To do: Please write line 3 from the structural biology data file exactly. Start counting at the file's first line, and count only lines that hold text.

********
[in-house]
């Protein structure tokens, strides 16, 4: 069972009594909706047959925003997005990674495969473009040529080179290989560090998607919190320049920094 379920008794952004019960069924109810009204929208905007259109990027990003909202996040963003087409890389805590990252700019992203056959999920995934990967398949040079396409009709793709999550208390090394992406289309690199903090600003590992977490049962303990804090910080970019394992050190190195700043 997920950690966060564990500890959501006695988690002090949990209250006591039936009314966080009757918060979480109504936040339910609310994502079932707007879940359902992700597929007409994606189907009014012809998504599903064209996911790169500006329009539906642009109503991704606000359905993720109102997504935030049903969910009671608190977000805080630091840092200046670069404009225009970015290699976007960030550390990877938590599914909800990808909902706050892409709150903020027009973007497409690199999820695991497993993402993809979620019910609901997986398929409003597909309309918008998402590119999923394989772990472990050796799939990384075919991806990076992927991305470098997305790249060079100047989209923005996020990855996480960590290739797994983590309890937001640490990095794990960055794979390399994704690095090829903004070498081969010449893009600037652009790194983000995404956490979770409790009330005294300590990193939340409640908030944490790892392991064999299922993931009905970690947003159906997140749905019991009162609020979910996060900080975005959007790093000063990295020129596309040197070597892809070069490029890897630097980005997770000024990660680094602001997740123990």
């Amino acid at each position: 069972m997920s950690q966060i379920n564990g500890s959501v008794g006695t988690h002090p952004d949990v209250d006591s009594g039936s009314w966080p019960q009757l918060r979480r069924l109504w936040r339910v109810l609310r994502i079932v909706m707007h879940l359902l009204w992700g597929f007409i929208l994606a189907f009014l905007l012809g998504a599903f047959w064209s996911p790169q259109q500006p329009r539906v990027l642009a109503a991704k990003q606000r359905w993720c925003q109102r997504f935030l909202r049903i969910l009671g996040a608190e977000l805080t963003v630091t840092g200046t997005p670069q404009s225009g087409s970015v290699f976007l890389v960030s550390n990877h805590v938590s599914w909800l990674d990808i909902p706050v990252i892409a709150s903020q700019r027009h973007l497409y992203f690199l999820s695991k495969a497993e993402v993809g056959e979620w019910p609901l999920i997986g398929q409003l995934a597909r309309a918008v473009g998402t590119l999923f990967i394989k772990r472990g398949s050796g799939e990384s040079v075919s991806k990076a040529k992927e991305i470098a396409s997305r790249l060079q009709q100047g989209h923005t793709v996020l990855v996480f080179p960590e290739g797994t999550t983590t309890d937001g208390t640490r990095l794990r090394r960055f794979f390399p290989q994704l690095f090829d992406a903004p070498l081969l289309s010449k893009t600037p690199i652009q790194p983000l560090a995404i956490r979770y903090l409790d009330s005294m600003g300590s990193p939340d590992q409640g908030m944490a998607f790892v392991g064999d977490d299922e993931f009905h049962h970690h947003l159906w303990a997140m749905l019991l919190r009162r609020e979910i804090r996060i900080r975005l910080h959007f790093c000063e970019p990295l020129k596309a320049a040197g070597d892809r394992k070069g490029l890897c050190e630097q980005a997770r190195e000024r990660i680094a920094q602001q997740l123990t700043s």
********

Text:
């Amino acid at each position: 069972m997920s950690q966060i379920n564990g500890s959501v008794g006695t988690h002090p952004d949990v209250d006591s009594g039936s009314w966080p019960q009757l918060r979480r069924l109504w936040r339910v109810l609310r994502i079932v909706m707007h879940l359902l009204w992700g597929f007409i929208l994606a189907f009014l905007l012809g998504a599903f047959w064209s996911p790169q259109q500006p329009r539906v990027l642009a109503a991704k990003q606000r359905w993720c925003q109102r997504f935030l909202r049903i969910l009671g996040a608190e977000l805080t963003v630091t840092g200046t997005p670069q404009s225009g087409s970015v290699f976007l890389v960030s550390n990877h805590v938590s599914w909800l990674d990808i909902p706050v990252i892409a709150s903020q700019r027009h973007l497409y992203f690199l999820s695991k495969a497993e993402v993809g056959e979620w019910p609901l999920i997986g398929q409003l995934a597909r309309a918008v473009g998402t590119l999923f990967i394989k772990r472990g398949s050796g799939e990384s040079v075919s991806k990076a040529k992927e991305i470098a396409s997305r790249l060079q009709q100047g989209h923005t793709v996020l990855v996480f080179p960590e290739g797994t999550t983590t309890d937001g208390t640490r990095l794990r090394r960055f794979f390399p290989q994704l690095f090829d992406a903004p070498l081969l289309s010449k893009t600037p690199i652009q790194p983000l560090a995404i956490r979770y903090l409790d009330s005294m600003g300590s990193p939340d590992q409640g908030m944490a998607f790892v392991g064999d977490d299922e993931f009905h049962h970690h947003l159906w303990a997140m749905l019991l919190r009162r609020e979910i804090r996060i900080r975005l910080h959007f790093c000063e970019p990295l020129k596309a320049a040197g070597d892809r394992k070069g490029l890897c050190e630097q980005a997770r190195e000024r990660i680094a920094q602001q997740l123990t700043s």